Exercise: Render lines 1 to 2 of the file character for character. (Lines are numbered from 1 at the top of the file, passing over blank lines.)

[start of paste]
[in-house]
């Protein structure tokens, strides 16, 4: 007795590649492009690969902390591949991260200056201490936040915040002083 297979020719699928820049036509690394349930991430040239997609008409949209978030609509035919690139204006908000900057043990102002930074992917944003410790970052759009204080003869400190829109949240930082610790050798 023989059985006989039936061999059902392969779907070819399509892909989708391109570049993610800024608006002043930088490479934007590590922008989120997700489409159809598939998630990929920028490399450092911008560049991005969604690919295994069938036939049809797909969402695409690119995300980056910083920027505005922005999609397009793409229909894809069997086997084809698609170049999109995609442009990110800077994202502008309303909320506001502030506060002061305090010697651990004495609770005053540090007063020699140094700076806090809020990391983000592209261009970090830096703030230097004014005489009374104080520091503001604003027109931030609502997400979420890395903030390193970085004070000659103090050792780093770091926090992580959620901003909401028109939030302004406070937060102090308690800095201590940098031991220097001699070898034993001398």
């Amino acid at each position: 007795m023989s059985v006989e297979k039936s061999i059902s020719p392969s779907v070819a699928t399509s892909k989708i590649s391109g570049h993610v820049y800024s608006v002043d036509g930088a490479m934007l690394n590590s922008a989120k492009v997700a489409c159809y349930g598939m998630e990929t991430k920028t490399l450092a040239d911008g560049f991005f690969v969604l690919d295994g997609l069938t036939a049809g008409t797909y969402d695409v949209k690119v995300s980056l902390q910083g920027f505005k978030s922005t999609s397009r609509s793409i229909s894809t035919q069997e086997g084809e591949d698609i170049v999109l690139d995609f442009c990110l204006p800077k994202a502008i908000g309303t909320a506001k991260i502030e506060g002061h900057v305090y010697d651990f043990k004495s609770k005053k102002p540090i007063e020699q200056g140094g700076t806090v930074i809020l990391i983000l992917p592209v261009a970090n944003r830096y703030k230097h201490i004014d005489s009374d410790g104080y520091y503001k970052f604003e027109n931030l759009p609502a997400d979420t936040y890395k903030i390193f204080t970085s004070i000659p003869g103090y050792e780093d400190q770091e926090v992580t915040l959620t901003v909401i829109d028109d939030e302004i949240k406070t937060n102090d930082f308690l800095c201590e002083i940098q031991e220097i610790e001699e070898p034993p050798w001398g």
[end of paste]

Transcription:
[in-house]
């Protein structure tokens, strides 16, 4: 007795590649492009690969902390591949991260200056201490936040915040002083 297979020719699928820049036509690394349930991430040239997609008409949209978030609509035919690139204006908000900057043990102002930074992917944003410790970052759009204080003869400190829109949240930082610790050798 023989059985006989039936061999059902392969779907070819399509892909989708391109570049993610800024608006002043930088490479934007590590922008989120997700489409159809598939998630990929920028490399450092911008560049991005969604690919295994069938036939049809797909969402695409690119995300980056910083920027505005922005999609397009793409229909894809069997086997084809698609170049999109995609442009990110800077994202502008309303909320506001502030506060002061305090010697651990004495609770005053540090007063020699140094700076806090809020990391983000592209261009970090830096703030230097004014005489009374104080520091503001604003027109931030609502997400979420890395903030390193970085004070000659103090050792780093770091926090992580959620901003909401028109939030302004406070937060102090308690800095201590940098031991220097001699070898034993001398």